Opinion: Through the looking glass
Since its beginning in September 1905, The Indiana Society of Chicago has hosted an annual dinner bringing together Hoosiers and Indiana expatriates who reside in the Second City. The venerable institution lauds the values of education, commerce, philanthropy and fellowship. Moreover, it is a great time to get together with friends from across our own state and cousins now, in some case long, domiciled in the Windy City, for a good meal, quality entertainment (this year’s speakers included former Indiana University basketball coach, Bobby Knight, fittingly introduced by longtime rival and former Purdue University basketball coach, Gene Keady), and general good humor (Knight spoke of Keady’s notorious comb-over while Keady couldn’t pass recounting stories of Knight’s legendary temper).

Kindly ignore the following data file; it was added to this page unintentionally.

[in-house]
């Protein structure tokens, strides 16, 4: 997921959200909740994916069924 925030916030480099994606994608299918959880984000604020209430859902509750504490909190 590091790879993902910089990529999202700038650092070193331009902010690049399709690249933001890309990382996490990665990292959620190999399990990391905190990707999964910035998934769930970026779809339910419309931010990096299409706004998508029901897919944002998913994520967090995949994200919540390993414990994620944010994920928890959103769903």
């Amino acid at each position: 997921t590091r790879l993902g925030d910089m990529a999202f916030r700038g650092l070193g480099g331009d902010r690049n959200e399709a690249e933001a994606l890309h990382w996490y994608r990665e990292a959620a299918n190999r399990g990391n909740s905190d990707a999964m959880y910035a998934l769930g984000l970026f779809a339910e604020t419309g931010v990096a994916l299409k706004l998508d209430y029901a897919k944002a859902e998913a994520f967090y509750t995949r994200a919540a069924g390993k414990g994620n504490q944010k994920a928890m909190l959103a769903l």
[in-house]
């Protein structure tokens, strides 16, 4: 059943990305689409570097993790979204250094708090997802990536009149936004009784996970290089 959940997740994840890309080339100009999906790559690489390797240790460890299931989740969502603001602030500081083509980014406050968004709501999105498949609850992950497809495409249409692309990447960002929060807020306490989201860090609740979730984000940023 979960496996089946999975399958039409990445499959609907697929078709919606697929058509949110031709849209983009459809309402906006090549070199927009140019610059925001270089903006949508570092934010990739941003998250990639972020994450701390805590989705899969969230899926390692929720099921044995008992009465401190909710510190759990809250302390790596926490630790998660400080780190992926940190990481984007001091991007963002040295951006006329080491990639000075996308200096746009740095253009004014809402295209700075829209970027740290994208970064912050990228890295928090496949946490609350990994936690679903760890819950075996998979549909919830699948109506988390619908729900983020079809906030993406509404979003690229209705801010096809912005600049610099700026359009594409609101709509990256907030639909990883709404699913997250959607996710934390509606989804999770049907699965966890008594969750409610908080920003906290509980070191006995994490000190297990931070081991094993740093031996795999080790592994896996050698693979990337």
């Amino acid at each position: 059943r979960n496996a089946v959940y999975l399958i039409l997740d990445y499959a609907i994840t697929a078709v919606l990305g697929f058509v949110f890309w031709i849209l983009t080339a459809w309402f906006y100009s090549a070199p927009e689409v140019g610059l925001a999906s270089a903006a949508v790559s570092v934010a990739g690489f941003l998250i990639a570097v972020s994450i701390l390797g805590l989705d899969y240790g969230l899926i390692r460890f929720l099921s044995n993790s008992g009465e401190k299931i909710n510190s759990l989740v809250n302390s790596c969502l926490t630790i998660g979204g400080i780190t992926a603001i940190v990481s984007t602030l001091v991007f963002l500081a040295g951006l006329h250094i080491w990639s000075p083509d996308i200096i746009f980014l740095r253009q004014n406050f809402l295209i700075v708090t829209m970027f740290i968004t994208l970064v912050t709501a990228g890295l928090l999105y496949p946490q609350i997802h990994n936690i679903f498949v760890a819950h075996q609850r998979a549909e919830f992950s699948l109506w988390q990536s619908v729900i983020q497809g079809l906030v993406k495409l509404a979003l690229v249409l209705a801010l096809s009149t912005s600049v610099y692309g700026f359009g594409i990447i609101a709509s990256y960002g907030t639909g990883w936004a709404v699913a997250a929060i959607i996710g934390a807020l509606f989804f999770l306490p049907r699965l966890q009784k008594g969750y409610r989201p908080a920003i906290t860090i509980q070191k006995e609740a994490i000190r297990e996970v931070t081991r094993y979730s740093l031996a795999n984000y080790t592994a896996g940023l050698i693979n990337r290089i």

Chicago is, as the song recounts, “my kind of town – Chicago is.” My bride and I exchange the cool winter days of Central Indiana for the frigid winter days up north. We celebrate the weekend by renting a room in some downtown hotel, shopping a little, seeing friends and visiting with family.
With each trip I am reminded how much of a small town boy I can be and what a cultural exchange can come from a 175-mile trip. This time, our room was positioned on a high floor in a tall building directly across the street from an equally lofty residential building. The smooth glass front of the edifice looked like a Rubik’s Cube of humanity. Each window displayed a life; the residents seemed unaffected by their role in these dioramas. One was a family home. One appeared to be a storage unit. Another was a bachelor pad. One woman found Sunday morning at 11 a.m. the ideal time to clean her apartment while nude.
Thanks to Indiana Society for its service to Hoosiers in Chicago. It is always memorable.